- DreamBooth, which originally used Imagen but has now be ported to SD. This solves the problem of models not being able to integrate untrained data. You can put in photos of yourself and put them in the generations. This is an obvious use case that will take off quickly.I can imagine in a few years having it productized by Apple or Google. Right now you can ask Google Photos to find photos of you on the beach, and it finds them. With this feature you’ll be able to search for “me on the top of Everest” and get back a photo of you triumphantly waving a flag on the summit of Mt. Everest that no human on Instagram will be able to distinguish from reality. 📹 Corridor Crew: “Is This the Death of VFX?” where they use DreamBooth to create a story using all the crew.
Existing large models seem to already be better at certain things. In my experiments I’ve found DALL-E to be best for the images I’m looking for (see all the illustrations in the essay above). However Midjourney’s more fantasy-like digital art is pretty astounding. Make sure to checkout their showcase below, and refresh it every week as they update it.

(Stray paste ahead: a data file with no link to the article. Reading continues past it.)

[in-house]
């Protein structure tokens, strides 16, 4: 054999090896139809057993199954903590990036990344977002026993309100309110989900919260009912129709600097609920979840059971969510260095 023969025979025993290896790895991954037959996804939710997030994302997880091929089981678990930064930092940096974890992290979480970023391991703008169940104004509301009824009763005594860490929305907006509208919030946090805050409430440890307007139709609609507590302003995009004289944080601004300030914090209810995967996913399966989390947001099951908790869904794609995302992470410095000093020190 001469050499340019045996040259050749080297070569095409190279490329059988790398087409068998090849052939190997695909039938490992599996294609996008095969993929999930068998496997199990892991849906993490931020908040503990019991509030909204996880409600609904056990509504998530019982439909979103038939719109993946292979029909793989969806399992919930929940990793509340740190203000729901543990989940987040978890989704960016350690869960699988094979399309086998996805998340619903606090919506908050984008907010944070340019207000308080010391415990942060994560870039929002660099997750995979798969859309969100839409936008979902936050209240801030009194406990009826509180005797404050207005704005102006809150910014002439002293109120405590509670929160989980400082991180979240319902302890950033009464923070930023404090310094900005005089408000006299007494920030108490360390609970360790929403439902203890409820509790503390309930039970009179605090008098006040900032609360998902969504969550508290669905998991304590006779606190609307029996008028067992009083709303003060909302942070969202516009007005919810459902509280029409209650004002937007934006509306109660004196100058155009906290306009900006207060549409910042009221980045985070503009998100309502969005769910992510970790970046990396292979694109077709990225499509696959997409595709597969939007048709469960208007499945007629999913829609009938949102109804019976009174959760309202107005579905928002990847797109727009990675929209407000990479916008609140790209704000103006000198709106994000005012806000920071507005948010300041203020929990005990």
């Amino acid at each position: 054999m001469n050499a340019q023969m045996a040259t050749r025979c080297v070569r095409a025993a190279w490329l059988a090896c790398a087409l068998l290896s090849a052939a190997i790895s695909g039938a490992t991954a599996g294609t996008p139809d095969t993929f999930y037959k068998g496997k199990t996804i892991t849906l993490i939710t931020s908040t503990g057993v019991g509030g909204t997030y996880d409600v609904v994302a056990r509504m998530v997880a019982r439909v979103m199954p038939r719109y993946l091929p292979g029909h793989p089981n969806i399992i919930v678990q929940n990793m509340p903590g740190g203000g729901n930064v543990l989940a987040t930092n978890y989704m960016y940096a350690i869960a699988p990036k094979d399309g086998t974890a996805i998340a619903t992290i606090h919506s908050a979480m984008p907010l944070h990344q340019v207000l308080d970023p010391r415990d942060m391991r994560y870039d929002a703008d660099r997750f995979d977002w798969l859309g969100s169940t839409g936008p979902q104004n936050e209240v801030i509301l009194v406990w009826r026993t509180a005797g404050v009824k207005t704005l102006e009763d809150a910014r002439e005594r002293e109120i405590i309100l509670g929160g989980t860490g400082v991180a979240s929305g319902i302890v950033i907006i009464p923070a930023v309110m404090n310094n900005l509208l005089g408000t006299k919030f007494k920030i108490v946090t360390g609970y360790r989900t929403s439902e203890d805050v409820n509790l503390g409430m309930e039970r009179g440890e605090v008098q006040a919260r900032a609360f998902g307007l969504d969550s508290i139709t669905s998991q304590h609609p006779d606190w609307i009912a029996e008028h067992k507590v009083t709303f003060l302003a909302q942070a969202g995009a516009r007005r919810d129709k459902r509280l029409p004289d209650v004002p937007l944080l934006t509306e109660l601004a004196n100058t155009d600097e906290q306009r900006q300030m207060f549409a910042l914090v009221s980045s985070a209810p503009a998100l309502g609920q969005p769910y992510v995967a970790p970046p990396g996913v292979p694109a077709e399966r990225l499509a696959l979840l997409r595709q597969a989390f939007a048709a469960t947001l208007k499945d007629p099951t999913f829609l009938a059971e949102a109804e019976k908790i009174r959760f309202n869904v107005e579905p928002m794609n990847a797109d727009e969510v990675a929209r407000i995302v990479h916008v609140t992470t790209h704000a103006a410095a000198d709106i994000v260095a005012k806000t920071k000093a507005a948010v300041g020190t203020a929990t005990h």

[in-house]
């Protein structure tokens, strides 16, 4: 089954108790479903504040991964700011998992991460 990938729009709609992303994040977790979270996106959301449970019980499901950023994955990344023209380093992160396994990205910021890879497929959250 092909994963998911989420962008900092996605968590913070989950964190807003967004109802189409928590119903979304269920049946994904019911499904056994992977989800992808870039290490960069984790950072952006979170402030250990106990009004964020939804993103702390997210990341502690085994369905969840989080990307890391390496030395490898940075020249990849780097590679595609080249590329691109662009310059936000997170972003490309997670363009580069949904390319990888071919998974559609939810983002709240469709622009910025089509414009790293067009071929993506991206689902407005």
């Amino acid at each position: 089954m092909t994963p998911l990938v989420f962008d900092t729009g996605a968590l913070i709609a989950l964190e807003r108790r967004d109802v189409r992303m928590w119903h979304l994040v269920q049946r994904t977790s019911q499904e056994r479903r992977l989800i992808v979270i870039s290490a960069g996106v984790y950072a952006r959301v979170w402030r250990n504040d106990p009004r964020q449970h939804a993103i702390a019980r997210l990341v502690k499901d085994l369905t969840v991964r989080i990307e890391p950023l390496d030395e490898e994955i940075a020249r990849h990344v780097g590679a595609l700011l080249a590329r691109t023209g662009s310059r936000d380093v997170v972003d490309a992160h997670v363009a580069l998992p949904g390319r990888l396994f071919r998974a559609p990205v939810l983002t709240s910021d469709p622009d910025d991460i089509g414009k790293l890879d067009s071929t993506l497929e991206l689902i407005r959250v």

Ultimately this will just become another tool in the creative toolbox. A really really powerful one. And yes, it will automate a lot of artistic work, especially of the low-level one-off job variety. It will also create a lot of opportunity for people to be more creative.
📹 Cleo Abram’s “The REAL fight over AI art” addressing some of the moral and ethical concerns.
Must read: “Energy Superabundance: How Cheap, Abundant Energy Will Shape Our Future”, a paper by Austin Vernon and Eli Dourado. What are some of the effects of very low energy costs? Where will increased demand come from? They go over the details of how abundant energy could affect transportation, water, agriculture, and more.